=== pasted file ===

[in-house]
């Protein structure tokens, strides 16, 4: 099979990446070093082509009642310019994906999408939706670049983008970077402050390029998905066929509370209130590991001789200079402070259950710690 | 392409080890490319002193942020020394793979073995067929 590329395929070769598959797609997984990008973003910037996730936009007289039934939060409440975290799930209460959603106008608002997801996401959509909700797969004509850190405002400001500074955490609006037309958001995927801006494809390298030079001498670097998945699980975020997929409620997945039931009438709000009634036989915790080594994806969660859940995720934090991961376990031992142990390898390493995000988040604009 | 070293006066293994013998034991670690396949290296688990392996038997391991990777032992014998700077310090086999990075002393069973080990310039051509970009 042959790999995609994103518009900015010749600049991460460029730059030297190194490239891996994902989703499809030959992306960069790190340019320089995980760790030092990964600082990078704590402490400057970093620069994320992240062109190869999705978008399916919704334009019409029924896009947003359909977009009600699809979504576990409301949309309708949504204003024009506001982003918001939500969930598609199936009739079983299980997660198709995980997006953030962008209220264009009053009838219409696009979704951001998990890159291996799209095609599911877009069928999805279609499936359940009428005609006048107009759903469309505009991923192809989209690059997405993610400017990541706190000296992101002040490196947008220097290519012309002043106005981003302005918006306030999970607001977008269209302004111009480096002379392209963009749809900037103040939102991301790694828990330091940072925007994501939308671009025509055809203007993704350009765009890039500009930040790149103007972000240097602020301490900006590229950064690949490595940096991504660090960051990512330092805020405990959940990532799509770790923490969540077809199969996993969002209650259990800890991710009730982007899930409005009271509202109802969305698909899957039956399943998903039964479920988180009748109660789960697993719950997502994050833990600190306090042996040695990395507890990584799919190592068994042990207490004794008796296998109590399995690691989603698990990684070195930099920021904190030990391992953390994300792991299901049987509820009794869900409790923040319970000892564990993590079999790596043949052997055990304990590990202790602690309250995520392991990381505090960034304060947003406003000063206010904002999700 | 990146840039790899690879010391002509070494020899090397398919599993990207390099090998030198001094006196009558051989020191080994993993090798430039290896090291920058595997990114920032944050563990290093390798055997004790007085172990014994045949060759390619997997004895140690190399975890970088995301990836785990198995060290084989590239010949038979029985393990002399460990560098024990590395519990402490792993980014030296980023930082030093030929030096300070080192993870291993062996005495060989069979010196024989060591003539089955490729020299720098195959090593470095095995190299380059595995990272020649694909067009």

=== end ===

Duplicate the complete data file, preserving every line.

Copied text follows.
[in-house]
């Protein structure tokens, strides 16, 4: 099979990446070093082509009642310019994906999408939706670049983008970077402050390029998905066929509370209130590991001789200079402070259950710690 | 392409080890490319002193942020020394793979073995067929 590329395929070769598959797609997984990008973003910037996730936009007289039934939060409440975290799930209460959603106008608002997801996401959509909700797969004509850190405002400001500074955490609006037309958001995927801006494809390298030079001498670097998945699980975020997929409620997945039931009438709000009634036989915790080594994806969660859940995720934090991961376990031992142990390898390493995000988040604009 | 070293006066293994013998034991670690396949290296688990392996038997391991990777032992014998700077310090086999990075002393069973080990310039051509970009 042959790999995609994103518009900015010749600049991460460029730059030297190194490239891996994902989703499809030959992306960069790190340019320089995980760790030092990964600082990078704590402490400057970093620069994320992240062109190869999705978008399916919704334009019409029924896009947003359909977009009600699809979504576990409301949309309708949504204003024009506001982003918001939500969930598609199936009739079983299980997660198709995980997006953030962008209220264009009053009838219409696009979704951001998990890159291996799209095609599911877009069928999805279609499936359940009428005609006048107009759903469309505009991923192809989209690059997405993610400017990541706190000296992101002040490196947008220097290519012309002043106005981003302005918006306030999970607001977008269209302004111009480096002379392209963009749809900037103040939102991301790694828990330091940072925007994501939308671009025509055809203007993704350009765009890039500009930040790149103007972000240097602020301490900006590229950064690949490595940096991504660090960051990512330092805020405990959940990532799509770790923490969540077809199969996993969002209650259990800890991710009730982007899930409005009271509202109802969305698909899957039956399943998903039964479920988180009748109660789960697993719950997502994050833990600190306090042996040695990395507890990584799919190592068994042990207490004794008796296998109590399995690691989603698990990684070195930099920021904190030990391992953390994300792991299901049987509820009794869900409790923040319970000892564990993590079999790596043949052997055990304990590990202790602690309250995520392991990381505090960034304060947003406003000063206010904002999700 | 990146840039790899690879010391002509070494020899090397398919599993990207390099090998030198001094006196009558051989020191080994993993090798430039290896090291920058595997990114920032944050563990290093390798055997004790007085172990014994045949060759390619997997004895140690190399975890970088995301990836785990198995060290084989590239010949038979029985393990002399460990560098024990590395519990402490792993980014030296980023930082030093030929030096300070080192993870291993062996005495060989069979010196024989060591003539089955490729020299720098195959090593470095095995190299380059595995990272020649694909067009």